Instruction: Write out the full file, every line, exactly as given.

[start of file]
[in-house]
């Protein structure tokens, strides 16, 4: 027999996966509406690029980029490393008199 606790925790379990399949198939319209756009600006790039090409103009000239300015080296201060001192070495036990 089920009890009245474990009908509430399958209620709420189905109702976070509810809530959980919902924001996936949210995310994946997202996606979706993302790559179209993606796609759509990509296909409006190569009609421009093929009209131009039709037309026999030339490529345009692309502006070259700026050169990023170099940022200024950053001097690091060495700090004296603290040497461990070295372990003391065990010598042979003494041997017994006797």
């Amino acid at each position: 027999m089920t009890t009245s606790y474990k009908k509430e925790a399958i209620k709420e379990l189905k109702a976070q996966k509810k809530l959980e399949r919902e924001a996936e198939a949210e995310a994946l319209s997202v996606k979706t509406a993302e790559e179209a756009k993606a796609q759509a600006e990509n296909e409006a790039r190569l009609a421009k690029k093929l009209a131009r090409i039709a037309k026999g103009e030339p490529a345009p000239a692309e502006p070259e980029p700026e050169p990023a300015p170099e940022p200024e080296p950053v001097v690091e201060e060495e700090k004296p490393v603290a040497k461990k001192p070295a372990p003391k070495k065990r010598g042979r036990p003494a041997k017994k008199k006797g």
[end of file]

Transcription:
[in-house]
């Protein structure tokens, strides 16, 4: 027999996966509406690029980029490393008199 606790925790379990399949198939319209756009600006790039090409103009000239300015080296201060001192070495036990 089920009890009245474990009908509430399958209620709420189905109702976070509810809530959980919902924001996936949210995310994946997202996606979706993302790559179209993606796609759509990509296909409006190569009609421009093929009209131009039709037309026999030339490529345009692309502006070259700026050169990023170099940022200024950053001097690091060495700090004296603290040497461990070295372990003391065990010598042979003494041997017994006797």
């Amino acid at each position: 027999m089920t009890t009245s606790y474990k009908k509430e925790a399958i209620k709420e379990l189905k109702a976070q996966k509810k809530l959980e399949r919902e924001a996936e198939a949210e995310a994946l319209s997202v996606k979706t509406a993302e790559e179209a756009k993606a796609q759509a600006e990509n296909e409006a790039r190569l009609a421009k690029k093929l009209a131009r090409i039709a037309k026999g103009e030339p490529a345009p000239a692309e502006p070259e980029p700026e050169p990023a300015p170099e940022p200024e080296p950053v001097v690091e201060e060495e700090k004296p490393v603290a040497k461990k001192p070295a372990p003391k070495k065990r010598g042979r036990p003494a041997k017994k008199k006797g």